Chained Structure of Dimeric F1-like ATPase in Mycoplasma mobile Gliding Machinery

Takuma Toyonaga, Takayuki Kato, Akihiro Kawamoto, Noriyuki Kodera, Tasuku Hamaguchi, Yuhei O. Tahara, Toshio Ando, Keiichi Namba, Makoto Miyata

Research output: Contribution to journalArticlepeer-review

8 Citations (Scopus)


Mycoplasma mobile, a fish pathogen, exhibits gliding motility using ATP hydrolysis on solid surfaces, including animal cells. The gliding machinery can be divided into surface and internal structures. The internal structure of the motor is composed of 28 so-called “chains” that are each composed of 17 repeating protein units called “particles.” These proteins include homologs of the catalytic a and b subunits of F1-ATPase. In this study, we isolated the particles and determined their structures using negative-staining electron microscopy and high-speed atomic force microscopy. The isolated particles were composed of five proteins, MMOB1660 (a-subunit homolog), -1670 (b-subunit homolog), -1630, -1620, and -4530, and showed ATP hydrolyzing activity. The two-dimensional (2D) structure, with dimensions of 35 and 26nm, showed a dimer of hexameric ring approximately 12nm in diameter, resembling F1-ATPase catalytic (ab)3. We isolated the F1-like ATPase unit, which is composed of MMOB1660, -1670, and -1630. Furthermore, we isolated the chain and analyzed the three-dimensional (3D) structure, showing that dimers of mushroom-like structures resembling F1-ATPase were connected and aligned along the dimer axis at 31-nm intervals. An atomic model of F1-ATPase catalytic (ab)3 from Bacillus PS3 was successfully fitted to each hexameric ring of the mushroom-like structure. These results suggest that the motor for M. mobile gliding shares an evolutionary origin with F1-ATPase. Based on the obtained structure, we propose possible force transmission processes in the gliding mechanism. IMPORTANCE F1Fo-ATPase, a rotary ATPase, is widespread in the membranes of mitochondria, chloroplasts, and bacteria and converts ATP energy with a proton motive force across the membrane by its physical rotation. Homologous protein complexes play roles in ion and protein transport. Mycoplasma mobile, a pathogenic bacterium, was recently suggested to have a special motility system evolutionarily derived from F1-ATPase. The present study isolated the protein complex from Mycoplasma cells and supported this conclusion by clarifying the detailed structures containing common and novel features as F1-ATPase relatives.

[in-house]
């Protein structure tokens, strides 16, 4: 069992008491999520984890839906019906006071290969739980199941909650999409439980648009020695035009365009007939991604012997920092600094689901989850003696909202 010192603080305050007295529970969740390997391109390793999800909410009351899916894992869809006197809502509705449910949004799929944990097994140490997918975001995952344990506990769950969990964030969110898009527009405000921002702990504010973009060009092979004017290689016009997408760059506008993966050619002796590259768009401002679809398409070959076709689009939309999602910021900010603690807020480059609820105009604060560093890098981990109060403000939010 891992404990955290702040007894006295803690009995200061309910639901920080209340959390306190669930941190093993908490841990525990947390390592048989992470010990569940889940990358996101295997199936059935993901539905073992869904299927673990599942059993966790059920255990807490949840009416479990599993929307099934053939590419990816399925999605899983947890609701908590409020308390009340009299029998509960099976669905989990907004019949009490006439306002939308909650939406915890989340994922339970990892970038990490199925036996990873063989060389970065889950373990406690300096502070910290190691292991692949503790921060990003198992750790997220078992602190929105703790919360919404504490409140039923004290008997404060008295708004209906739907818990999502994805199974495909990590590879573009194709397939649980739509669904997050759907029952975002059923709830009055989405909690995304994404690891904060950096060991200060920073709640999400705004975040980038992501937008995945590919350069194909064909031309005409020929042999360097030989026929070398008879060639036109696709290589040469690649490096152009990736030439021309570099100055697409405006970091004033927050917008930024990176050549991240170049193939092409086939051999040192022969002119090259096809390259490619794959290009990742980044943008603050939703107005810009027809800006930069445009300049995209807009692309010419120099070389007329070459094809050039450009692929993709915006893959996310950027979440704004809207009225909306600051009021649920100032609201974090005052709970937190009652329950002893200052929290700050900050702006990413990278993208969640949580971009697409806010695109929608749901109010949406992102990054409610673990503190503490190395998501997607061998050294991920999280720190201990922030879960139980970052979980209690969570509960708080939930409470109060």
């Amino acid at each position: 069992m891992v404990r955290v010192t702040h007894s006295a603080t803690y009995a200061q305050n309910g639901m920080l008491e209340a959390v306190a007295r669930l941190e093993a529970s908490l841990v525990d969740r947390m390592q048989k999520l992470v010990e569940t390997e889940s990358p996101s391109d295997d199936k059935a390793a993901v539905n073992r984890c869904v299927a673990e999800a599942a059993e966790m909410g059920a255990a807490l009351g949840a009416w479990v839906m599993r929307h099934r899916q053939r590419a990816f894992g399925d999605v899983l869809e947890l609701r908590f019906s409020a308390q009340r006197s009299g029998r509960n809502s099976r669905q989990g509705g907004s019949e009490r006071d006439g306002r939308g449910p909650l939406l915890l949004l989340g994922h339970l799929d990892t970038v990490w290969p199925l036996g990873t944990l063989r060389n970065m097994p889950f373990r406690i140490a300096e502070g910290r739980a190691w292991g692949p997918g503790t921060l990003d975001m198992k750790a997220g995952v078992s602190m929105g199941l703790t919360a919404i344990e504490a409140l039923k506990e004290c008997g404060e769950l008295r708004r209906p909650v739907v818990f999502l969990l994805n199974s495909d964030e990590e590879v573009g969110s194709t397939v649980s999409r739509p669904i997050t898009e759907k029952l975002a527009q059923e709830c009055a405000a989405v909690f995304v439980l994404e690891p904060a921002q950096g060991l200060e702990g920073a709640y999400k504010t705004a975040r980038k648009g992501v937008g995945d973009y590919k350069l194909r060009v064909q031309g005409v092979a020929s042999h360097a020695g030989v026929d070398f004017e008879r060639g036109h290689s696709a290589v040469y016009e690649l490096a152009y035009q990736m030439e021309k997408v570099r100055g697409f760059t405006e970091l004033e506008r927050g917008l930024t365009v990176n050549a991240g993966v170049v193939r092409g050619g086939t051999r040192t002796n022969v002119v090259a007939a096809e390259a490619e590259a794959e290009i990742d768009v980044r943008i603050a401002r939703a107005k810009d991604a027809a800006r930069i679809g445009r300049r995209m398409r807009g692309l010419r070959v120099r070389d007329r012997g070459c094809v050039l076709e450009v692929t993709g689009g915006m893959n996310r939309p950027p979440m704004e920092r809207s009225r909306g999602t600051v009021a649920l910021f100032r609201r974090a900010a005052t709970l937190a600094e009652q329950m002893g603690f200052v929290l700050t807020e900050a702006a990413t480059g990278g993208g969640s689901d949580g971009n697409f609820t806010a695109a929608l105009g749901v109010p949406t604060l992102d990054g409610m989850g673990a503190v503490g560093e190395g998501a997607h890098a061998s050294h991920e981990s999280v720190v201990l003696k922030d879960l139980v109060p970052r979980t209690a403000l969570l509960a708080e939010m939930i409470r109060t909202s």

Original languageEnglish
Article numbere01414-21
Issue number4
Publication statusPublished - 2021 Aug 1
Externally publishedYes


  • Atomic force microscopy
  • Bacterial motility
  • Electron microscopy
  • F-ATPase
  • Parasitic bacteria
  • Rotary motor

ASJC Scopus subject areas

  • Microbiology
  • Virology


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